Genomes are one of the major foundations of life due to their role in information storage, process regulation and evolution. However, the sequential and three-dimensional structure of the human genome in the cell nucleus as well as its interplay with and embedding into the cell and organism only arise scarcely from the unknown, despite recent successes e. g. in the linear sequencing efforts and growing evidence for seven genomic organization levels. To achieve a deeper understanding of the human genome the structural, scaling and dynamic properties in the simulation of interphase chromosomes and cell nuclei are determined and combined with the analysis of long-range orrelations in completely sequenced genomes as well as the analysis of the chromatin distribution in vivo: This integrative approach reveals that the chromatin fiber is most likely folded according to the Multi-Loop-Subcompartment (MLS) model in which the chromatin fiber bents into 63–126 kbp big loops aggregated to rosettes connected by again 63–126 kbp linkers. The MLS model exhibits fine-structured multi-scaling and predicts correctly the transport of molecules by moderately obstructed/anomalous diffusion. On the basic sequence level, genomes show fine-structured positive long-range correlations, allowing classification and tree construction. This, DNA fragment distributions after carbon ion irradiation and on the highest structural level, the nuclear morphology visualized by histone autofluorescent protein fusions in vivo, agrees again best with the MLS model. Thus, the local, global and dynamic characteristics of cell nuclei are not only tightly inter-connected, but also are integrated holisticly to fulfill the overall function of the genome.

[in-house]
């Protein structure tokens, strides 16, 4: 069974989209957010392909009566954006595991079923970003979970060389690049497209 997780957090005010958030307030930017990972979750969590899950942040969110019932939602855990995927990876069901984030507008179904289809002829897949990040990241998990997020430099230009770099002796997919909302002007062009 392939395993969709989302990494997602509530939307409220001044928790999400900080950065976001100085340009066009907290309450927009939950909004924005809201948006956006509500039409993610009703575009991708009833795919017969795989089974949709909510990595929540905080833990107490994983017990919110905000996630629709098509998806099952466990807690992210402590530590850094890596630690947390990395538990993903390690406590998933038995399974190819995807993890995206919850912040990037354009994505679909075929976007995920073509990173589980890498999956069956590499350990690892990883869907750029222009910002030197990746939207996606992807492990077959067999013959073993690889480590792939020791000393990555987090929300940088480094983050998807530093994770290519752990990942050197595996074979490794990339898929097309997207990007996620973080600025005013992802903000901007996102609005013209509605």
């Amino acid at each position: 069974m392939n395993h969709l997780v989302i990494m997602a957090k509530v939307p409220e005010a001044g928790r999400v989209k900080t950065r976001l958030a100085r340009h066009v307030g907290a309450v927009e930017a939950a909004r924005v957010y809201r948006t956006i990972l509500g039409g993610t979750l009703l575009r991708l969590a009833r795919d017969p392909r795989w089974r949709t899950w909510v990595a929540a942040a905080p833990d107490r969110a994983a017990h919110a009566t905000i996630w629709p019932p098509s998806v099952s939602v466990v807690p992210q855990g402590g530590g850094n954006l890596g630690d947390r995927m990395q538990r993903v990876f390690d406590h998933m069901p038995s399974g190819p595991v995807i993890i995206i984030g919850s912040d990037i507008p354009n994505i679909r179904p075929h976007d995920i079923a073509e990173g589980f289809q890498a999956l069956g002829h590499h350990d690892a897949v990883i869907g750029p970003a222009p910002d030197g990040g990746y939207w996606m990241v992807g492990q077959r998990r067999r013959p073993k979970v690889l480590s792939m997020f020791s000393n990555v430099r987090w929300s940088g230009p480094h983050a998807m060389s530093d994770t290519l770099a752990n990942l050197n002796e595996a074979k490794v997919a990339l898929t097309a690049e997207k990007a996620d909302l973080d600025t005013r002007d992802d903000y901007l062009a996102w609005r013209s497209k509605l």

, , ,
Erasmus MC: University Medical Center Rotterdam

Knoch, T. (2003). Towards a holistic understanding of the human genome by determination and integration of its sequential and three-dimensional organization. Retrieved from